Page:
The Plot by Jean Hanff Korelitz
"In my world, the migration of a story is something we recognize, and we respect. Works of art can overlap, or they can sort of chime in with one another. Right now, with some of the anxieties we have around appropriation, it's become downright combustible, but I've always thought there was a kind of beauty to it, the way narratives get told and retold. It's how stories survive through the ages. You can follow an idea from one author's work to another, and to me that's something I find powerful and exciting." ~ Jean Hanff Korelitz, The Plot
When I first read a synopsis of The Plot by Jean Hanff Korelitz, it sounded a lot like one of the stories from Woody Allen's 2010 film, You Will Meet A Tall Dark Stranger. Korelitz is in my opinion one of our best living authors, so I wondered, "Did she steal a plot about a writer stealing a plot?" In her acknowledgements Korelitz writes about writers:
"...we are the lucky ones...because we love stories and we get to frolic in them. Begged, borrowed, adapted, embroidered...perhaps even stolen: it's all part of a grand conversation."
I later learned from a friend that there is also a film called Death Trap about a desperate playwright who steals a manuscript of a play. So this writer-stealing-a-plot-theme is clearly not new. Doubtless there are many older iterations I'm unaware of. However Korelitz develops plot-appropriation into a psychological thriller that will knock your socks off, and make you have to fight to stop reading when it's way past time for you to go to bed. I'm not always a great lover of mysteries, but Korelitz does an exquisite job of developing her characters, and drawing you into the protagonist's dilemma, making your heart race and your stomach drop right along with his.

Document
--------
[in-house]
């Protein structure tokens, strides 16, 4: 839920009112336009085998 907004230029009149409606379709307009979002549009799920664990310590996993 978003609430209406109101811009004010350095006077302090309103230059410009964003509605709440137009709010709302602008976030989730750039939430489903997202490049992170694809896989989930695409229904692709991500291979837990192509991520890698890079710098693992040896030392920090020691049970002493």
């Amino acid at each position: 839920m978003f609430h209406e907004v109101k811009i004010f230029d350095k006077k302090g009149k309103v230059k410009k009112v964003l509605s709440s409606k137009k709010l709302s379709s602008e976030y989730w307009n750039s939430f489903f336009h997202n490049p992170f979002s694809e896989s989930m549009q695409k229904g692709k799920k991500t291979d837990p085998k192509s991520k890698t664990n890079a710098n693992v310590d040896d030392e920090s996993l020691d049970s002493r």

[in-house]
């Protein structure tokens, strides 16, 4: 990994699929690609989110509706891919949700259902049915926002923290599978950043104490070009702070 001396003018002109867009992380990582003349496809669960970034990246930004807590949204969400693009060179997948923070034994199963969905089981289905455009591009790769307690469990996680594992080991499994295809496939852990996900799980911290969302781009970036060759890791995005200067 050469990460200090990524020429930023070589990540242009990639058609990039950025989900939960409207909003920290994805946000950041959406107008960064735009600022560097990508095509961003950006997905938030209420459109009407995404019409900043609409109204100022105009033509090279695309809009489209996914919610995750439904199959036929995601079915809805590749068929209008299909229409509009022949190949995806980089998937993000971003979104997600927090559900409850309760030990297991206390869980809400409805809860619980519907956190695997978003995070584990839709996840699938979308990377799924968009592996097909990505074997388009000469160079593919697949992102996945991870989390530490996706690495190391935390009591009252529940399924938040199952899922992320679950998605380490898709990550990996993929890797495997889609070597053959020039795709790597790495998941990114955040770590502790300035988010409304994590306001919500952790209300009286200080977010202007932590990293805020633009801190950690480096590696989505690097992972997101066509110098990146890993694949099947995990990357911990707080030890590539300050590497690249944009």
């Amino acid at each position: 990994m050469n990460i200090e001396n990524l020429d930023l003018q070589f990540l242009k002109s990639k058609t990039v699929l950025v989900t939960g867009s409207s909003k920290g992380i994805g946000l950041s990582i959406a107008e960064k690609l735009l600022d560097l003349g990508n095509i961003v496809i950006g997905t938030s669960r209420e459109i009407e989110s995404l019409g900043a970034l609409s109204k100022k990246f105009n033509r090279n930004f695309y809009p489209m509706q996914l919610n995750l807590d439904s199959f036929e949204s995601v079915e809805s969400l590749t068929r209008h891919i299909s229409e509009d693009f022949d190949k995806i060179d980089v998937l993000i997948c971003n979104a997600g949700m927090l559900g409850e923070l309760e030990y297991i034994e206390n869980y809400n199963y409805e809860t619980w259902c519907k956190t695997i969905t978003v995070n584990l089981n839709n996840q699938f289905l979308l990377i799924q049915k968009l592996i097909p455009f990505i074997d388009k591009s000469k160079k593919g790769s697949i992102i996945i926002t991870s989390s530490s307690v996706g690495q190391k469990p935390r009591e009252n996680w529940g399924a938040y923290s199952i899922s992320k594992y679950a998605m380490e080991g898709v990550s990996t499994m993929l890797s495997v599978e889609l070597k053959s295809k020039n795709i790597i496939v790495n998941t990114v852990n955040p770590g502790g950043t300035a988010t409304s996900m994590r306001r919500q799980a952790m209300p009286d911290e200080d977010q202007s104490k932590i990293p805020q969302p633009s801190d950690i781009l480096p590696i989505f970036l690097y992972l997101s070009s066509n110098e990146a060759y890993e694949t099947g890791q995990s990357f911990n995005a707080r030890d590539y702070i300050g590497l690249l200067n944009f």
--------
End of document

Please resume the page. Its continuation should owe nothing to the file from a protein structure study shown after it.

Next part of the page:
Jean Korelitz is best known for her books Admission and You Should Have Known, both which were adapted as films that bear little resemblance to the literary excellence of her books. She a masterful storyteller, enticing you into a world about which you formerly knew only a few scant details. Admission is about the high stakes world of Ivy League college admissions, The Devil and Webster is about a college president's struggle to maintain control in the face of a student uprising, You Should Have Known explores the perilous life of a therapist treating a manipulative and violent patient, A Jury of Her Peers exposes shocking corruption in the American justice system, and The Plot is about the painstaking process of making a life as a writer. Reading a Korelitz novel is like reading a New Yorker article, where the big picture unfolds slowly as the delicate details are revealed. Stephen King is quoted as saying: "The Plot is one of the best novels I’ve ever read about writers and writing. It’s also insanely readable and the suspense quotient is through the roof."
Hardcover 336 pages, Audiobook 10 hours, 43 minutes. ⭐⭐⭐⭐⭐/5 on GoodReads: Check out our Ripe Reads Group!
Available for pre-order on Amazon, but better yet, order it from your local bookstore! My bookstore is Village Well.